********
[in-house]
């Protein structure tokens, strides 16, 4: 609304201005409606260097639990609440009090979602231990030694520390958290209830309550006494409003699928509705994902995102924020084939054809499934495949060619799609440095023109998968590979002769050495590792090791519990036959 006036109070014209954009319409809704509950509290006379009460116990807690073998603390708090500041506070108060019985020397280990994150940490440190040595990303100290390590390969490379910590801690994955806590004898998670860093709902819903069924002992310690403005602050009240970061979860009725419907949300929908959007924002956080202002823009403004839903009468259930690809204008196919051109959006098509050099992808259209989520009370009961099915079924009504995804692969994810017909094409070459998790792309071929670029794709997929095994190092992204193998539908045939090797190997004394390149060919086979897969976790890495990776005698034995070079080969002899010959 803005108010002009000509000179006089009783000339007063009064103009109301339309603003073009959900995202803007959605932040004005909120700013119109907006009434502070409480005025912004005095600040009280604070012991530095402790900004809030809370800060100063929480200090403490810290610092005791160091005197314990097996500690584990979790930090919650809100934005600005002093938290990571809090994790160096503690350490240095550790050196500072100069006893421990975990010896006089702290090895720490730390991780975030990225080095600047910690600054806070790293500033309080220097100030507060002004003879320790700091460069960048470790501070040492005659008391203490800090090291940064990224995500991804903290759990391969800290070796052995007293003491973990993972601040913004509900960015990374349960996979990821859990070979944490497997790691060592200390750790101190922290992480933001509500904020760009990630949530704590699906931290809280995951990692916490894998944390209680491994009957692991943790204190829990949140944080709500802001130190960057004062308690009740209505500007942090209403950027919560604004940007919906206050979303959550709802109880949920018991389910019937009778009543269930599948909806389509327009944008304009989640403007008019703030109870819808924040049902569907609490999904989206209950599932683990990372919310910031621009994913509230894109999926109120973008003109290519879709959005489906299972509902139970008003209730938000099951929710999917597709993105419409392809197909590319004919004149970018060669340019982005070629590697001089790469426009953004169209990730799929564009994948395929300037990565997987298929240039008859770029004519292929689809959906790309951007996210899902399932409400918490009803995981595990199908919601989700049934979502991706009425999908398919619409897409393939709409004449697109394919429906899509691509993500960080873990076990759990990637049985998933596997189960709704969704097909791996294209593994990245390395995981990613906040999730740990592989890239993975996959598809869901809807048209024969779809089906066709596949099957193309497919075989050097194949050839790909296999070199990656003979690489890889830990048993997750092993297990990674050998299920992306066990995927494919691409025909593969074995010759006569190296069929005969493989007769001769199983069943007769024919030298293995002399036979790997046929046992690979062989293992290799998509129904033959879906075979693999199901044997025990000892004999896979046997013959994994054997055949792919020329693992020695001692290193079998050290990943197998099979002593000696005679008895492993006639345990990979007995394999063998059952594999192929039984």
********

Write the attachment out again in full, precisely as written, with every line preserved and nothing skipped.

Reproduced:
[in-house]
């Protein structure tokens, strides 16, 4: 609304201005409606260097639990609440009090979602231990030694520390958290209830309550006494409003699928509705994902995102924020084939054809499934495949060619799609440095023109998968590979002769050495590792090791519990036959 006036109070014209954009319409809704509950509290006379009460116990807690073998603390708090500041506070108060019985020397280990994150940490440190040595990303100290390590390969490379910590801690994955806590004898998670860093709902819903069924002992310690403005602050009240970061979860009725419907949300929908959007924002956080202002823009403004839903009468259930690809204008196919051109959006098509050099992808259209989520009370009961099915079924009504995804692969994810017909094409070459998790792309071929670029794709997929095994190092992204193998539908045939090797190997004394390149060919086979897969976790890495990776005698034995070079080969002899010959 803005108010002009000509000179006089009783000339007063009064103009109301339309603003073009959900995202803007959605932040004005909120700013119109907006009434502070409480005025912004005095600040009280604070012991530095402790900004809030809370800060100063929480200090403490810290610092005791160091005197314990097996500690584990979790930090919650809100934005600005002093938290990571809090994790160096503690350490240095550790050196500072100069006893421990975990010896006089702290090895720490730390991780975030990225080095600047910690600054806070790293500033309080220097100030507060002004003879320790700091460069960048470790501070040492005659008391203490800090090291940064990224995500991804903290759990391969800290070796052995007293003491973990993972601040913004509900960015990374349960996979990821859990070979944490497997790691060592200390750790101190922290992480933001509500904020760009990630949530704590699906931290809280995951990692916490894998944390209680491994009957692991943790204190829990949140944080709500802001130190960057004062308690009740209505500007942090209403950027919560604004940007919906206050979303959550709802109880949920018991389910019937009778009543269930599948909806389509327009944008304009989640403007008019703030109870819808924040049902569907609490999904989206209950599932683990990372919310910031621009994913509230894109999926109120973008003109290519879709959005489906299972509902139970008003209730938000099951929710999917597709993105419409392809197909590319004919004149970018060669340019982005070629590697001089790469426009953004169209990730799929564009994948395929300037990565997987298929240039008859770029004519292929689809959906790309951007996210899902399932409400918490009803995981595990199908919601989700049934979502991706009425999908398919619409897409393939709409004449697109394919429906899509691509993500960080873990076990759990990637049985998933596997189960709704969704097909791996294209593994990245390395995981990613906040999730740990592989890239993975996959598809869901809807048209024969779809089906066709596949099957193309497919075989050097194949050839790909296999070199990656003979690489890889830990048993997750092993297990990674050998299920992306066990995927494919691409025909593969074995010759006569190296069929005969493989007769001769199983069943007769024919030298293995002399036979790997046929046992690979062989293992290799998509129904033959879906075979693999199901044997025990000892004999896979046997013959994994054997055949792919020329693992020695001692290193079998050290990943197998099979002593000696005679008895492993006639345990990979007995394999063998059952594999192929039984």